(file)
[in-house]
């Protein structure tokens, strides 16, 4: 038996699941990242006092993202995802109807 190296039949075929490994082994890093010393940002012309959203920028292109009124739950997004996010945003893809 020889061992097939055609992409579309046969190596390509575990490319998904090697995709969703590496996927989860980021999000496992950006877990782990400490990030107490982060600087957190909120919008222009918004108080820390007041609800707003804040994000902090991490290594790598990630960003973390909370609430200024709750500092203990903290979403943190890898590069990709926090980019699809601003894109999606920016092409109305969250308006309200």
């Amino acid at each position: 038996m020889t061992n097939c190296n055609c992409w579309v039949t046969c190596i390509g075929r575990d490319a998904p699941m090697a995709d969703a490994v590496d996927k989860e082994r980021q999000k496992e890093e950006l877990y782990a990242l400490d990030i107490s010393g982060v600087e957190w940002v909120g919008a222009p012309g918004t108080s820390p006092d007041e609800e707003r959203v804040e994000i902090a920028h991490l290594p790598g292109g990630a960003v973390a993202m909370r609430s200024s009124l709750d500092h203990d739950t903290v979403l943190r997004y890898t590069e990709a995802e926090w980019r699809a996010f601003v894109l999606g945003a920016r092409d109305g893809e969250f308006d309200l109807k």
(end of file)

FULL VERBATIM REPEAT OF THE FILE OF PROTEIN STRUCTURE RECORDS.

[in-house]
């Protein structure tokens, strides 16, 4: 038996699941990242006092993202995802109807 190296039949075929490994082994890093010393940002012309959203920028292109009124739950997004996010945003893809 020889061992097939055609992409579309046969190596390509575990490319998904090697995709969703590496996927989860980021999000496992950006877990782990400490990030107490982060600087957190909120919008222009918004108080820390007041609800707003804040994000902090991490290594790598990630960003973390909370609430200024709750500092203990903290979403943190890898590069990709926090980019699809601003894109999606920016092409109305969250308006309200």
């Amino acid at each position: 038996m020889t061992n097939c190296n055609c992409w579309v039949t046969c190596i390509g075929r575990d490319a998904p699941m090697a995709d969703a490994v590496d996927k989860e082994r980021q999000k496992e890093e950006l877990y782990a990242l400490d990030i107490s010393g982060v600087e957190w940002v909120g919008a222009p012309g918004t108080s820390p006092d007041e609800e707003r959203v804040e994000i902090a920028h991490l290594p790598g292109g990630a960003v973390a993202m909370r609430s200024s009124l709750d500092h203990d739950t903290v979403l943190r997004y890898t590069e990709a995802e926090w980019r699809a996010f601003v894109l999606g945003a920016r092409d109305g893809e969250f308006d309200l109807k």